Additionally, leaders must be able to built a positive case for change by clearly clarifying why the culture needs changing and also why the organization needs to do it now.

They can do this by making the case for change real, applicable to the audience, simple and repeatable, convincing and making it a dialogue.

To ensure alignment around key decisions with individuals, teams or the entire organization, leaders must get the appropriate people involved, create accountability by identifying who will make the decision, foster discussion to ensure that people speak up and are heard, support ownership by promoting decision-making at every organizational level, be consistent with the message of culture change and follow-up to check in and test for alignment.

Closing Thoughts: The more effectively management teams align themselves and their entire organization around the cultural transition, the faster the organization will move toward a game-changing cultural transition.

Nothing more powerfully affects a successful cultural transition outcome than a management team fully aligned around results, the case for change, the cultural beliefs and the culture the methodology for changing culture. Either you will manage culture or it will manage you.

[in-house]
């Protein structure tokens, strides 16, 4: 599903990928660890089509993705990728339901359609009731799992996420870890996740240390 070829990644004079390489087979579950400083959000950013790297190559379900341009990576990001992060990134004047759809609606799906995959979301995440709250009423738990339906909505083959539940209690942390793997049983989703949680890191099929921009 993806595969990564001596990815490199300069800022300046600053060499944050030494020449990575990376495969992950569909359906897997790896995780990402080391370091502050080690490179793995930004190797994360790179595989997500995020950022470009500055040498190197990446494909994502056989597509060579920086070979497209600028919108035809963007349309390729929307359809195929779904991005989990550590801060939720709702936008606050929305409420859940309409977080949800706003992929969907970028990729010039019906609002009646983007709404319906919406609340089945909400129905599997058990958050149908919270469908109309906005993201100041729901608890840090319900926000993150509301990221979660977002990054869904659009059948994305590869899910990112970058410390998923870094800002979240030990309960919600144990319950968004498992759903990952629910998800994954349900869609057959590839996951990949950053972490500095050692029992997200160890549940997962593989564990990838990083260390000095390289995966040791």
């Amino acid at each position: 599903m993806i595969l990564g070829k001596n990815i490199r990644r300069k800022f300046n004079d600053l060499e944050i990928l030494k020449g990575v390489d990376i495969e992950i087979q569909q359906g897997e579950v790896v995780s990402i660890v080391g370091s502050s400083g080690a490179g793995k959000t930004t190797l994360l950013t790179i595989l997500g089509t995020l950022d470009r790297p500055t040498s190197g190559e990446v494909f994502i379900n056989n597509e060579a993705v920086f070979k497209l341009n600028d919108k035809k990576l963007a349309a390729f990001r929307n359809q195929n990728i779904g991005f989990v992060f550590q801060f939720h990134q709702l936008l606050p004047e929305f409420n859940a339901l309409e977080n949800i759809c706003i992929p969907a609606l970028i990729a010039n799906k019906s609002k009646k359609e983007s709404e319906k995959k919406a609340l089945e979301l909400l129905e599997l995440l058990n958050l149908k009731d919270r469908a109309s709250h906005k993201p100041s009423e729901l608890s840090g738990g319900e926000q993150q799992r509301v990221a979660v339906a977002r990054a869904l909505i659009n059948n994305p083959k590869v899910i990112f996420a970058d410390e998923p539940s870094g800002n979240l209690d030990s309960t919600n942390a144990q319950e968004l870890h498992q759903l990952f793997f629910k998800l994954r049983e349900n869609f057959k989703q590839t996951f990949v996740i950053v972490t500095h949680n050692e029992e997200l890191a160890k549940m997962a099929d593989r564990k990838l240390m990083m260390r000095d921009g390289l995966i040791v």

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2 Comments

  1. Hey Peter,

    Great article here. When it comes to risk management, the cultural alignment is led by management. It’s also important to note that policies, procedures, and training are – on their own – ineffective at ensuring compliance. Compliance comes from the attitude and environment that’s created by management in the workplace.

    I wrote an interesting article that includes 3 strategies to help manage risk culture. What are your thoughts?

    http://matthew-hardesty.com/management-strategies/3-strategies-for-managing-risk-culture/

  2. Peter Chisambara

    June 11, 2013 at 10:18 am

    Hey Matthew,

    Thanks for your comment. It is true that an organization might have all the policies, procedures, training etc in place but if the culture is off, there is no tangible benefit whatsoever to the organization. Experiences are the drivers of performance. Bad experiences will always have negative implications on performance.

    I like the three points you raise in your article. The reason why we still see many organizations making blind decisions based on gut feel and not aknowledging risks presence is because of the way they view risk. Gone are the days where risk management was the police guard of the organization. Risk management is now an enabler of value creation.

    Proper acknowledgement by senior management that risks do exist is helping them identify threats to strategy formulation and execution. Ultimately, these senior managers are best positioned to make informed decisions that not only preserve corporate value, but also increase it.

    Transparency and respect for risk is shown by the way the leaders prioritise enterprise risk management. If the tone from upstairs is dull, the behaviours at the bottom will trully reflect this. If leaders only listen to their own voices and refuse advice and education on risk awareness, asessment and management from unit managers etc, results achieved will also reflect this.